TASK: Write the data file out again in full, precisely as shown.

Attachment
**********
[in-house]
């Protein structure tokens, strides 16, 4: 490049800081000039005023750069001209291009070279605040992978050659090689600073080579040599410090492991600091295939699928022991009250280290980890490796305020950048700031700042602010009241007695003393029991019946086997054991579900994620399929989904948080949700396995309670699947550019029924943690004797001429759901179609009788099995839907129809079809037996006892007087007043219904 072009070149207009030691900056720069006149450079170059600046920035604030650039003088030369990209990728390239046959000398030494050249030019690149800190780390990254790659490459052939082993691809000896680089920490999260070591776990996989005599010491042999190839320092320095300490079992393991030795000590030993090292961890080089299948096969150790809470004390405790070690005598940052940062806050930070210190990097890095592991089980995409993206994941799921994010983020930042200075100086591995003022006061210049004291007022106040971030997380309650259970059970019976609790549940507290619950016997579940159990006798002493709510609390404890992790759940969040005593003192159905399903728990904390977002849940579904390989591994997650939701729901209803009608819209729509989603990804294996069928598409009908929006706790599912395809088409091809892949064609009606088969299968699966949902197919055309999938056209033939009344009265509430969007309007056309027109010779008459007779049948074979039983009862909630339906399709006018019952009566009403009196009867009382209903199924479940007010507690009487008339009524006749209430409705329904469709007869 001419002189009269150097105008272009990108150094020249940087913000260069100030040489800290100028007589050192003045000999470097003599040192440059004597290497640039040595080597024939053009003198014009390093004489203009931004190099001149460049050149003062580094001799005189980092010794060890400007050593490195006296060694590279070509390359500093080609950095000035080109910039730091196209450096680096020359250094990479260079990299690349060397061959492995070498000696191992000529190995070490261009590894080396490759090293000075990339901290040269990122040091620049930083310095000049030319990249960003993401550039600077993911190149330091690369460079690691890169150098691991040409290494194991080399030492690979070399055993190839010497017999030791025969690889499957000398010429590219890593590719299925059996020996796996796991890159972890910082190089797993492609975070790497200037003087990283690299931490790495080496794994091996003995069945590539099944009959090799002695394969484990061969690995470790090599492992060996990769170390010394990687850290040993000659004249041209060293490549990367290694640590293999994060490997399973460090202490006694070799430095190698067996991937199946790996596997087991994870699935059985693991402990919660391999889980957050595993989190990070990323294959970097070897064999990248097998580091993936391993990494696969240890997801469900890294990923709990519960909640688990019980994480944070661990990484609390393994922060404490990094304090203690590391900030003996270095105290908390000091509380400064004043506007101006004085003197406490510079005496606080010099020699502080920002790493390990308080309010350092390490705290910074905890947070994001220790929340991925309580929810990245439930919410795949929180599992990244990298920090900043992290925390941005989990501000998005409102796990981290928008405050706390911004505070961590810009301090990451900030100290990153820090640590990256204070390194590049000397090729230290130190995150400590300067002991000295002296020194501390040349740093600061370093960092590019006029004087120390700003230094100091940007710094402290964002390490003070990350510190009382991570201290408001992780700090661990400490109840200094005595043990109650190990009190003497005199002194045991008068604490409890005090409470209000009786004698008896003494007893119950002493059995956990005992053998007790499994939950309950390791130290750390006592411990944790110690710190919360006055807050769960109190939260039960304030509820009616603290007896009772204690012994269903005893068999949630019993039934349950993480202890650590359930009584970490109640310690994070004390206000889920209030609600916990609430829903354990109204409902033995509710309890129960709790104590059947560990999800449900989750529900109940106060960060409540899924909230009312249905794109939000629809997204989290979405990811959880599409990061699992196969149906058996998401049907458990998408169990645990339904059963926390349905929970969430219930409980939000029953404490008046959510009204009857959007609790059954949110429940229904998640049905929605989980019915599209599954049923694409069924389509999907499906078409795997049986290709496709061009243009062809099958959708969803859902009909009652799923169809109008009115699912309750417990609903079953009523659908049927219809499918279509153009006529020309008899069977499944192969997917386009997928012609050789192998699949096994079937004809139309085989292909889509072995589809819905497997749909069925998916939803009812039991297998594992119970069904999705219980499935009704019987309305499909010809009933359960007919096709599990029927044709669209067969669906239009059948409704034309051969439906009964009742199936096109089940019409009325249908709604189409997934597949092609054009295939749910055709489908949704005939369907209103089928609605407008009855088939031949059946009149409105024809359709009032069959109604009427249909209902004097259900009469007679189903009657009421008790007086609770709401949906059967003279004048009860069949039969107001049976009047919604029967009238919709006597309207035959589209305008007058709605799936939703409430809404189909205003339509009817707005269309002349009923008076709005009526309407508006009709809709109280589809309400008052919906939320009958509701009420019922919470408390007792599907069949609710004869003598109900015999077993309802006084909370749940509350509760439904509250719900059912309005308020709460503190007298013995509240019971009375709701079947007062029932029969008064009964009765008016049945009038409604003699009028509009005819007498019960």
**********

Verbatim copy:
[in-house]
């Protein structure tokens, strides 16, 4: 490049800081000039005023750069001209291009070279605040992978050659090689600073080579040599410090492991600091295939699928022991009250280290980890490796305020950048700031700042602010009241007695003393029991019946086997054991579900994620399929989904948080949700396995309670699947550019029924943690004797001429759901179609009788099995839907129809079809037996006892007087007043219904 072009070149207009030691900056720069006149450079170059600046920035604030650039003088030369990209990728390239046959000398030494050249030019690149800190780390990254790659490459052939082993691809000896680089920490999260070591776990996989005599010491042999190839320092320095300490079992393991030795000590030993090292961890080089299948096969150790809470004390405790070690005598940052940062806050930070210190990097890095592991089980995409993206994941799921994010983020930042200075100086591995003022006061210049004291007022106040971030997380309650259970059970019976609790549940507290619950016997579940159990006798002493709510609390404890992790759940969040005593003192159905399903728990904390977002849940579904390989591994997650939701729901209803009608819209729509989603990804294996069928598409009908929006706790599912395809088409091809892949064609009606088969299968699966949902197919055309999938056209033939009344009265509430969007309007056309027109010779008459007779049948074979039983009862909630339906399709006018019952009566009403009196009867009382209903199924479940007010507690009487008339009524006749209430409705329904469709007869 001419002189009269150097105008272009990108150094020249940087913000260069100030040489800290100028007589050192003045000999470097003599040192440059004597290497640039040595080597024939053009003198014009390093004489203009931004190099001149460049050149003062580094001799005189980092010794060890400007050593490195006296060694590279070509390359500093080609950095000035080109910039730091196209450096680096020359250094990479260079990299690349060397061959492995070498000696191992000529190995070490261009590894080396490759090293000075990339901290040269990122040091620049930083310095000049030319990249960003993401550039600077993911190149330091690369460079690691890169150098691991040409290494194991080399030492690979070399055993190839010497017999030791025969690889499957000398010429590219890593590719299925059996020996796996796991890159972890910082190089797993492609975070790497200037003087990283690299931490790495080496794994091996003995069945590539099944009959090799002695394969484990061969690995470790090599492992060996990769170390010394990687850290040993000659004249041209060293490549990367290694640590293999994060490997399973460090202490006694070799430095190698067996991937199946790996596997087991994870699935059985693991402990919660391999889980957050595993989190990070990323294959970097070897064999990248097998580091993936391993990494696969240890997801469900890294990923709990519960909640688990019980994480944070661990990484609390393994922060404490990094304090203690590391900030003996270095105290908390000091509380400064004043506007101006004085003197406490510079005496606080010099020699502080920002790493390990308080309010350092390490705290910074905890947070994001220790929340991925309580929810990245439930919410795949929180599992990244990298920090900043992290925390941005989990501000998005409102796990981290928008405050706390911004505070961590810009301090990451900030100290990153820090640590990256204070390194590049000397090729230290130190995150400590300067002991000295002296020194501390040349740093600061370093960092590019006029004087120390700003230094100091940007710094402290964002390490003070990350510190009382991570201290408001992780700090661990400490109840200094005595043990109650190990009190003497005199002194045991008068604490409890005090409470209000009786004698008896003494007893119950002493059995956990005992053998007790499994939950309950390791130290750390006592411990944790110690710190919360006055807050769960109190939260039960304030509820009616603290007896009772204690012994269903005893068999949630019993039934349950993480202890650590359930009584970490109640310690994070004390206000889920209030609600916990609430829903354990109204409902033995509710309890129960709790104590059947560990999800449900989750529900109940106060960060409540899924909230009312249905794109939000629809997204989290979405990811959880599409990061699992196969149906058996998401049907458990998408169990645990339904059963926390349905929970969430219930409980939000029953404490008046959510009204009857959007609790059954949110429940229904998640049905929605989980019915599209599954049923694409069924389509999907499906078409795997049986290709496709061009243009062809099958959708969803859902009909009652799923169809109008009115699912309750417990609903079953009523659908049927219809499918279509153009006529020309008899069977499944192969997917386009997928012609050789192998699949096994079937004809139309085989292909889509072995589809819905497997749909069925998916939803009812039991297998594992119970069904999705219980499935009704019987309305499909010809009933359960007919096709599990029927044709669209067969669906239009059948409704034309051969439906009964009742199936096109089940019409009325249908709604189409997934597949092609054009295939749910055709489908949704005939369907209103089928609605407008009855088939031949059946009149409105024809359709009032069959109604009427249909209902004097259900009469007679189903009657009421008790007086609770709401949906059967003279004048009860069949039969107001049976009047919604029967009238919709006597309207035959589209305008007058709605799936939703409430809404189909205003339509009817707005269309002349009923008076709005009526309407508006009709809709109280589809309400008052919906939320009958509701009420019922919470408390007792599907069949609710004869003598109900015999077993309802006084909370749940509350509760439904509250719900059912309005308020709460503190007298013995509240019971009375709701079947007062029932029969008064009964009765008016049945009038409604003699009028509009005819007498019960």